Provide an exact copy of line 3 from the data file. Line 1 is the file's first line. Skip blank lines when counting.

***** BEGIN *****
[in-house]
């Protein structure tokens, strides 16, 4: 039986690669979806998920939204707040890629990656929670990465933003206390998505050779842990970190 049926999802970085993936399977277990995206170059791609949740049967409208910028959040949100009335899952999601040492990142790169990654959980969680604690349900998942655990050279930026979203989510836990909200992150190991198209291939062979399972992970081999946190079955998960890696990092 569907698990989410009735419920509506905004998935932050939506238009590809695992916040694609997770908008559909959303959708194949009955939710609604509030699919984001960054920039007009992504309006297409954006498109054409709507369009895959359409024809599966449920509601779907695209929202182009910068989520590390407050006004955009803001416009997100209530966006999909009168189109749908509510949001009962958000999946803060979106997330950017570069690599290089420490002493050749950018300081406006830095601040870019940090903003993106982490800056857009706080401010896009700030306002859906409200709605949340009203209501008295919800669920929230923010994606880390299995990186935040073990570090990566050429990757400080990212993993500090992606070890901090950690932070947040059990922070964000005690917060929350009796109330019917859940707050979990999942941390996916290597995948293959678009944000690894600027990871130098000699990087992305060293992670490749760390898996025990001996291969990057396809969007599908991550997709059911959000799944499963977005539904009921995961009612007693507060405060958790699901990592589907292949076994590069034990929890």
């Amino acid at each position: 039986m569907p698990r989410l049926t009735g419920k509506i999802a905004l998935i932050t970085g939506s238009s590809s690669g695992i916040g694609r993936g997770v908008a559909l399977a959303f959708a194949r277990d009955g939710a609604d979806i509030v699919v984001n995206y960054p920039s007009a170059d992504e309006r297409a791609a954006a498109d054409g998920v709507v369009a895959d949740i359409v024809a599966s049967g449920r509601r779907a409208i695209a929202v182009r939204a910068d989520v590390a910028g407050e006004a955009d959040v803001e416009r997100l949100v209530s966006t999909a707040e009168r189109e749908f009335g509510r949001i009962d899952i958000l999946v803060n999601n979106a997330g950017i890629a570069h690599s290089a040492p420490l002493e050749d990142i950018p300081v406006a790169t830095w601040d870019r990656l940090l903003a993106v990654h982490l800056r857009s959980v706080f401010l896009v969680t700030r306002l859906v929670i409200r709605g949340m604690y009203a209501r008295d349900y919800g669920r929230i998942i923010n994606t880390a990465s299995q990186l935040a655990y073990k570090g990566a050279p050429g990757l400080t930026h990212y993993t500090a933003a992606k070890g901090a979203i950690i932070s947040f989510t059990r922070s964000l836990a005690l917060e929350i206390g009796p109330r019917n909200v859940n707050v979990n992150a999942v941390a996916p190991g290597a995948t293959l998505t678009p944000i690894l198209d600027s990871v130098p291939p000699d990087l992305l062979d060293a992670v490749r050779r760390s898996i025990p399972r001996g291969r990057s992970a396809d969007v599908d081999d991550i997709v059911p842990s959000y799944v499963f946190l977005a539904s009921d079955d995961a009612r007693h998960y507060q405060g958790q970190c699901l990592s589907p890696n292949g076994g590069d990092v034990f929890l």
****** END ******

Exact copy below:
């Amino acid at each position: 039986m569907p698990r989410l049926t009735g419920k509506i999802a905004l998935i932050t970085g939506s238009s590809s690669g695992i916040g694609r993936g997770v908008a559909l399977a959303f959708a194949r277990d009955g939710a609604d979806i509030v699919v984001n995206y960054p920039s007009a170059d992504e309006r297409a791609a954006a498109d054409g998920v709507v369009a895959d949740i359409v024809a599966s049967g449920r509601r779907a409208i695209a929202v182009r939204a910068d989520v590390a910028g407050e006004a955009d959040v803001e416009r997100l949100v209530s966006t999909a707040e009168r189109e749908f009335g509510r949001i009962d899952i958000l999946v803060n999601n979106a997330g950017i890629a570069h690599s290089a040492p420490l002493e050749d990142i950018p300081v406006a790169t830095w601040d870019r990656l940090l903003a993106v990654h982490l800056r857009s959980v706080f401010l896009v969680t700030r306002l859906v929670i409200r709605g949340m604690y009203a209501r008295d349900y919800g669920r929230i998942i923010n994606t880390a990465s299995q990186l935040a655990y073990k570090g990566a050279p050429g990757l400080t930026h990212y993993t500090a933003a992606k070890g901090a979203i950690i932070s947040f989510t059990r922070s964000l836990a005690l917060e929350i206390g009796p109330r019917n909200v859940n707050v979990n992150a999942v941390a996916p190991g290597a995948t293959l998505t678009p944000i690894l198209d600027s990871v130098p291939p000699d990087l992305l062979d060293a992670v490749r050779r760390s898996i025990p399972r001996g291969r990057s992970a396809d969007v599908d081999d991550i997709v059911p842990s959000y799944v499963f946190l977005a539904s009921d079955d995961a009612r007693h998960y507060q405060g958790q970190c699901l990592s589907p890696n292949g076994g590069d990092v034990f929890l």